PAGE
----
Sony GDM-C520K CRT
Sony's GDM-C520K is not your average jumbo CRT monitor. It's designed for photographers, engineers, and graphics professionals whose livelihoods depend on accurate and consistent color calibration. This may sound like marketing-speak, but thanks to the Artisan Color Reference System that comes with the GDM-C520K, this 21-inch monitor actually delivers on its promise of excellent color and grayscale performance. The only catch: the display will set you back nearly $1,800.
On the surface, the Sony GDM-C520K looks like any other CRT monitor. It's a hulking gray behemoth that weighs 67 pounds and measures about 19 inches deep. A closer look reveals a few thoughtful touches, such as dual RGB inputs that are angled so that the cables protrude less and an arrow marking the front of the base so that you can easily position the display to get the full 45-degree swivel to each side. The control buttons are also unusual: there's a button to engage the onscreen menu (OSM) and a joysticklike button that navigates through submenus and adjusts control parameters. You'll also find a switch that toggles between the two inputs (so that you can use the display with two separate computers) and a button that cycles through three brightness and contrast presets: Standard, Professional, and Dynamic.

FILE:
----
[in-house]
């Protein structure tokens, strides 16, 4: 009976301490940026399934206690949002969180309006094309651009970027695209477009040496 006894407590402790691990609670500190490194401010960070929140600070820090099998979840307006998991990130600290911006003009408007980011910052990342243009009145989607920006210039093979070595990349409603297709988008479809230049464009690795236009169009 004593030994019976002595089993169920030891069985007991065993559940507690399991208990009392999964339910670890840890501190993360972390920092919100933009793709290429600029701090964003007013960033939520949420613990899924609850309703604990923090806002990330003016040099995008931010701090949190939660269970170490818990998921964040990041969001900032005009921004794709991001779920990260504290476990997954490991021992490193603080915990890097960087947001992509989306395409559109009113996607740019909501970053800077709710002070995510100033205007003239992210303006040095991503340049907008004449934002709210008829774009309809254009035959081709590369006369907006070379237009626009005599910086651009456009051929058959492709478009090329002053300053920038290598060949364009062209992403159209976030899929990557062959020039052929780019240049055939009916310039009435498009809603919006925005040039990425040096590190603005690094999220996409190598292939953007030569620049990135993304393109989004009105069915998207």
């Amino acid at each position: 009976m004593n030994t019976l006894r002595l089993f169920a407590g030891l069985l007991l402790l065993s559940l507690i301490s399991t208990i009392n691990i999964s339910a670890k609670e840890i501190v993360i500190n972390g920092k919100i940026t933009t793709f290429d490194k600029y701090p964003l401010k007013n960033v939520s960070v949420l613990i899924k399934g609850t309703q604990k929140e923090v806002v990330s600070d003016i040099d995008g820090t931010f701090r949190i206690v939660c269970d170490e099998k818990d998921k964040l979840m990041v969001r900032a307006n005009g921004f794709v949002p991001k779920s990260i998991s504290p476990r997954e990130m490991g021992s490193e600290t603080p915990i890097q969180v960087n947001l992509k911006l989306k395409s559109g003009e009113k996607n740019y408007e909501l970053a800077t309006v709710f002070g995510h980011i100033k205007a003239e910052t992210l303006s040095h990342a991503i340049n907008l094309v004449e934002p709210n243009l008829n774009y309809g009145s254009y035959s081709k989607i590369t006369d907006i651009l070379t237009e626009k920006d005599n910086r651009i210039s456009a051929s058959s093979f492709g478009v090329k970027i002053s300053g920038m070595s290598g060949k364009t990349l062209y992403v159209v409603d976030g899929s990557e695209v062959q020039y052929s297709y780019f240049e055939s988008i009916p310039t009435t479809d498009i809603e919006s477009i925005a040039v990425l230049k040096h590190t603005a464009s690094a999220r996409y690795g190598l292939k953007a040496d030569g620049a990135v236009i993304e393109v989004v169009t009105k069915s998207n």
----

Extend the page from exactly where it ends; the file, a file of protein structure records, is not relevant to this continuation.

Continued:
What really sets the GDM-C520K apart from other jumbo monitors is its Artisan Color Reference System (ACRS). This sophisticated color calibration system consists of a padded hood that fastens around the bezel to reduce glare; a pucklike sensor that attaches to the display glass with lots of tiny suction cups; and software that communicates between the sensor, the display, and your graphics card to fine-tune the color and grayscale settings. The ACRS is remarkably easy to use: you just launch the software, attach the sensor, and instruct the devices to calibrate for RGB-D50 (professional printers), RGB-D65 (consumer and digital photography), and SRGB-D65 (Web publishing). You can also calibrate to custom color spaces, which you select either by the numbers or through a graphical interface. Each calibration takes about 10 minutes, and when it's finished, you can toggle between the three modes. A system such as this enables graphics professionals to be sure that the colors they're using are consistent from one viewer to another, one display to another, and from display to print, without wasting a lot of time and money going back and forth.